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Documents link Bangladesh factory, where more than 100 died in fire, to Wal-Mart

AP Photo / Jibon Amir
A woman clings to the body of a relative killed in the fire.
BangladeshPublished Last updated This article is more than 2 years old.

Last updated on Nov. 26 at 4:20 p.m. ET with a new Wal-Mart statement.

The Bangladeshi garment factory where more than 100 people died in a fire this weekend has connections to huge multinational retailers, including Wal-Mart, C&A, and KiK, according to documents on the factory owner’s website.

Wal-Mart appears to have warned the factory last year about “violations and/or conditions which were deemed to be high risk.” In a statement to Quartz on Nov. 26, Wal-Mart said that at the time of the fire, the factory ”was no longer authorized to produce merchandise for Walmart.  A supplier subcontracted work to this factory without authorization and in direct violation of our policies.  Today, we have terminated the relationship with that supplier.”

The factory is Tazreen Fashions in Savar, Bangladesh, an industrial town just outside the capital city of Dhaka. Its parent company is Tuba Group, which operates several factories in the area. Documents posted on Tuba’s website indicate that the company supplies clothing, from T-shirts to fleece jackets, to a wide range of retailers, mostly in the United States and Europe:

That document can be found on Tuba’s website here, and we’ve posted it in a more searchable form on DocumentCloud here.

The list of customers refers to all of Tuba’s factories, but other documents suggest that Tazreen, where the fire occurred, was supplying garments to Wal-Mart, the US-based retail behemoth, and KiK Textilien und Non-Food GmbH, a German discount clothing company with stores throughout Eastern Europe. Here is the first page of Tuba’s profile of the Tazreen factory:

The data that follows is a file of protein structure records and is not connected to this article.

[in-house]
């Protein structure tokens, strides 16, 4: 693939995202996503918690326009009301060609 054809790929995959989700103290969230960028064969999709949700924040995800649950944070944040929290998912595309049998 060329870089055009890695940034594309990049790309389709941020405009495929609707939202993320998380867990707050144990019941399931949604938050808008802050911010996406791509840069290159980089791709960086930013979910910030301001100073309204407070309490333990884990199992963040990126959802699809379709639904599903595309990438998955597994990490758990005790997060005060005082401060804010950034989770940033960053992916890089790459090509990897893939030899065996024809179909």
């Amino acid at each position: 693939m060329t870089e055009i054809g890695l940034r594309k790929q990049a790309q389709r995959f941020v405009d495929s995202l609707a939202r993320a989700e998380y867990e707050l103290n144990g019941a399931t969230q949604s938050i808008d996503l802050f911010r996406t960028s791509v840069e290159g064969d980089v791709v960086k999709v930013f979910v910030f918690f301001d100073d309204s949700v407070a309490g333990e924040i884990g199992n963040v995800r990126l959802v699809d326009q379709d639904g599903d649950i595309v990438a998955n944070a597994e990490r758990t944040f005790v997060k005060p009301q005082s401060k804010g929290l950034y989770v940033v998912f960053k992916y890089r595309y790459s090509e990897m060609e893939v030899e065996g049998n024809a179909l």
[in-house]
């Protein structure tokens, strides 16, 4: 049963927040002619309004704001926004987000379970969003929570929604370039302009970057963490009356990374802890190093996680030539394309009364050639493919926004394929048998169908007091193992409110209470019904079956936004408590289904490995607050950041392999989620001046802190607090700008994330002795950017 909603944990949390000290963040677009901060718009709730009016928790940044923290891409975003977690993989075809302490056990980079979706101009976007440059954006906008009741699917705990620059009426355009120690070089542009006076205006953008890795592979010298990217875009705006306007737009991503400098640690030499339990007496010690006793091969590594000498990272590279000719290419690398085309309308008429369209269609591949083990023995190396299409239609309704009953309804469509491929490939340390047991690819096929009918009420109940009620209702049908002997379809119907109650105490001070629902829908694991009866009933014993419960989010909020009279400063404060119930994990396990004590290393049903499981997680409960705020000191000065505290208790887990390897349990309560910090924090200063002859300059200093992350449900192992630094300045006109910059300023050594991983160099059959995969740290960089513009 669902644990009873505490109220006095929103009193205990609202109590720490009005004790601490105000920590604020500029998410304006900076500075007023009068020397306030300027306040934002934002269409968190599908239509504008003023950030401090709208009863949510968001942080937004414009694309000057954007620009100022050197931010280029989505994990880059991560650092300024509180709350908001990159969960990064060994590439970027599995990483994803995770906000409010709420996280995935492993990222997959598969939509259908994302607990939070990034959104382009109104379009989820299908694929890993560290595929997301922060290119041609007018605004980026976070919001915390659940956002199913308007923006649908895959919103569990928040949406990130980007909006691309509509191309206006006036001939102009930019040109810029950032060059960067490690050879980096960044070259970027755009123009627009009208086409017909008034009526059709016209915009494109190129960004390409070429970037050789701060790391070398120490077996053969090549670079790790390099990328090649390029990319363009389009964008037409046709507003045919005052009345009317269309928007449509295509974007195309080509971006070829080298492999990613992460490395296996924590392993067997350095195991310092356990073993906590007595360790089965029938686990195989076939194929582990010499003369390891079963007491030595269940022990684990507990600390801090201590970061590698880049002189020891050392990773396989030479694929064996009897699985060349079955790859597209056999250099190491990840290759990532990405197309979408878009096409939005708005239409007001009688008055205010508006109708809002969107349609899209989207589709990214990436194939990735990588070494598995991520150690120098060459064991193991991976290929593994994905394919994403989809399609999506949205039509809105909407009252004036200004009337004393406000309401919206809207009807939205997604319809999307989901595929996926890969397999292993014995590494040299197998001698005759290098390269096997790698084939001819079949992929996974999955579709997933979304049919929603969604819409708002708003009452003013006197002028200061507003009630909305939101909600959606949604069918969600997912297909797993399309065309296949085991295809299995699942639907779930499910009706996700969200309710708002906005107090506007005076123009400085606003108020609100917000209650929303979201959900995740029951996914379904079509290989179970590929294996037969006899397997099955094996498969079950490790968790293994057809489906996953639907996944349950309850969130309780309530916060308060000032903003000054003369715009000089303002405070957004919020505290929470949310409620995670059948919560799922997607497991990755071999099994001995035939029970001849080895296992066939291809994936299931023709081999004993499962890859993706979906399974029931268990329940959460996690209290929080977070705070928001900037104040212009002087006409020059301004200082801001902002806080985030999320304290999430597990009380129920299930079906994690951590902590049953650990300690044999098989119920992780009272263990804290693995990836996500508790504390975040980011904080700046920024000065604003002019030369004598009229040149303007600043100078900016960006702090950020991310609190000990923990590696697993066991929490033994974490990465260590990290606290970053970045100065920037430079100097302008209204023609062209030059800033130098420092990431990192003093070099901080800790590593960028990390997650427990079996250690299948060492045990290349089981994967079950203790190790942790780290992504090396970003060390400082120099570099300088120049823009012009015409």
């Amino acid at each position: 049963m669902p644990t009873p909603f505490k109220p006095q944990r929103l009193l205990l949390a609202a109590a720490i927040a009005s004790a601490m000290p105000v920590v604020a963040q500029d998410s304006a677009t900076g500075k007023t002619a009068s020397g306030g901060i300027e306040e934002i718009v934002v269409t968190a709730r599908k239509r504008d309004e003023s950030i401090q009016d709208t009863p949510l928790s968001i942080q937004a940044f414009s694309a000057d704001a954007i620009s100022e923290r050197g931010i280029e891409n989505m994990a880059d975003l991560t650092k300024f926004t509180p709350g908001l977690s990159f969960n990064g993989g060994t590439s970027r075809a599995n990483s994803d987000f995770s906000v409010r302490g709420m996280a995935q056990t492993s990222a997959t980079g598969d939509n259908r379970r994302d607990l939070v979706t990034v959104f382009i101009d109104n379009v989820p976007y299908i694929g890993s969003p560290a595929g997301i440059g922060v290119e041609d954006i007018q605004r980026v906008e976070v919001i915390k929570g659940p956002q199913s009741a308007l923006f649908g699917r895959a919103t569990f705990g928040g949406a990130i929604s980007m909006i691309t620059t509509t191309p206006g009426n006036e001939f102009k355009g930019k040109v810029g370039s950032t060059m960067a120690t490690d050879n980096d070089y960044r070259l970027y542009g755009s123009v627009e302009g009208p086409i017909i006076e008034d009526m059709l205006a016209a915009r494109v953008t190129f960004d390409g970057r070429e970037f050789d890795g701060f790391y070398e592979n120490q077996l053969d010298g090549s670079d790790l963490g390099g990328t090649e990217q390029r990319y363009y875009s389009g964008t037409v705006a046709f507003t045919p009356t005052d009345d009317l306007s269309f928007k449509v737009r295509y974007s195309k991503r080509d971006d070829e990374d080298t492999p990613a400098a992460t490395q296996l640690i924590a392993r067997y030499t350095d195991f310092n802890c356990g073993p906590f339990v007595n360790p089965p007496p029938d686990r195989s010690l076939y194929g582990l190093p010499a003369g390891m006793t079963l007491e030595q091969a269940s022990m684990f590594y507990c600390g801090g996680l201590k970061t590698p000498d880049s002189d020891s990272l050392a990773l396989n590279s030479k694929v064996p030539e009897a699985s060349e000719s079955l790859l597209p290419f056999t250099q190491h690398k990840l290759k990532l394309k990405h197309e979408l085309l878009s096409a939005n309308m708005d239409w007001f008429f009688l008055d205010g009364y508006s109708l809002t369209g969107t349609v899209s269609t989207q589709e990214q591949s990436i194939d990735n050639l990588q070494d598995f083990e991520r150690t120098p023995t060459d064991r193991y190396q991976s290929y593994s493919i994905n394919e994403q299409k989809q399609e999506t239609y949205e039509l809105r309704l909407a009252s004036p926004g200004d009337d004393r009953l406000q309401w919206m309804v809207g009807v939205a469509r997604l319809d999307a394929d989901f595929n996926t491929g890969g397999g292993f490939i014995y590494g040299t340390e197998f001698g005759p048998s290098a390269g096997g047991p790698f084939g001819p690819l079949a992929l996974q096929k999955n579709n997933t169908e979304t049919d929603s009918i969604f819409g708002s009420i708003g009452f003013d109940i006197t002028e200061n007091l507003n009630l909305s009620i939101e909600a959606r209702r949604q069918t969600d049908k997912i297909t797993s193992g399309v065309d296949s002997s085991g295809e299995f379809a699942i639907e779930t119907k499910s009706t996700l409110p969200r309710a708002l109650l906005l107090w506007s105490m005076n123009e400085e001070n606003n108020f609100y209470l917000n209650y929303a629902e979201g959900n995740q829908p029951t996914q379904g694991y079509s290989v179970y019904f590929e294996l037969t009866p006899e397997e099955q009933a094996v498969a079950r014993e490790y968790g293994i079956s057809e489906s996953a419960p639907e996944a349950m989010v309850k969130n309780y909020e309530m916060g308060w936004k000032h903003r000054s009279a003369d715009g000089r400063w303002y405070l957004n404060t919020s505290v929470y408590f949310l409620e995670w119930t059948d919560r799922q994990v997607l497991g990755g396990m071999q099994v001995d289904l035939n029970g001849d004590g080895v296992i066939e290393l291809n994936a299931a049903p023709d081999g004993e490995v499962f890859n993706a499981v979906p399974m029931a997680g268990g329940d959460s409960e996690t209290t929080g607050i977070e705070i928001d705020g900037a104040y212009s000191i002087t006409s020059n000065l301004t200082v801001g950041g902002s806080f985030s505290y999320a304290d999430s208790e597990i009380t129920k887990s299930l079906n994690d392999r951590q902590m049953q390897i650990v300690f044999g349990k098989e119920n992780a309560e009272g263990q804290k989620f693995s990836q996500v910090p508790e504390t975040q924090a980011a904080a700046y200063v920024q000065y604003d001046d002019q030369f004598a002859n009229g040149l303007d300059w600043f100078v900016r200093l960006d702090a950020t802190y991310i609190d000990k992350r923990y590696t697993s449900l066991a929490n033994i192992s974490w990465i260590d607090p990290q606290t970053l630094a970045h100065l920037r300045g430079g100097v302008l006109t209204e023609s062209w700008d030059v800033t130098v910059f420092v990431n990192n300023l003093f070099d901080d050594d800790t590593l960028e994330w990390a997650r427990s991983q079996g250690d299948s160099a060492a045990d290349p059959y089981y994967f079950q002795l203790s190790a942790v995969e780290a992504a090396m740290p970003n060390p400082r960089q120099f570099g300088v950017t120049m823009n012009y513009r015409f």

Read the entire document on Tuba’s website or DocumentCloud. KiK has not yet responded to our request for comment.

Another document on Tuba’s website indicates that Wal-Mart cited the Tazreen factory on May 16, 2011, for violations of its “ethical sourcing” program.

The citation appears to be addressed from Vinitha Irshad, a Wal-Mart assessor. You can read the entire document on Tuba’s website or DocumentCloud. Wal-Mart’s standards for its suppliers are posted on the company’s website and mostly concern working conditions and wages. Bangladesh is notorious for poor safety, harsh working conditions, and low pay at its factories.

Orange violations are seen as “higher-risk” than green and yellow violations but not as serious as a red assessment, which would end Wal-Mart’s relationship with the factory. Here is how Wal-Mart describes an orange assessment:

It’s not clear what specific violations led Wal-Mart to give Tazreen an orange assessment or if the factory was reinspected after May 2011. According to Wal-Mart’s website, 22% of all its factory inspections last year resulted in orange assessments; 52% received yellow ratings. Red assessments were rare.

In its statement, Wal-Mart said, “The fact that this occurred is extremely troubling to us, and we will continue to work across the apparel industry to improve fire safety education and training in Bangladesh.”

Separately, The Guardian is reporting that the managing director of Tazreen, Delwar Hossein, said the factory was making clothes for C&A, the European fashion giant, among other companies. C&A hasn’t responded to our request for comment.

Bangladesh is the world’s second-largest clothing exporter, after China, with $19 billion in garment exports in the fiscal year that ended on June 30, according to The Wall Street Journal (paywall). The country is home to about 5,000 factories, some of which have suffered similar fires in the past, though the Tazreen fire is the deadliest in the country’s history, Reuters says.

Bangladeshi workers have agitated for better pay and working conditions. Two years ago, the country’s minimum wage was raised to $38 a month. In June, violent clashes between workers and police led to the temporary shutdown of some 300 factories in the same area Tazreen.

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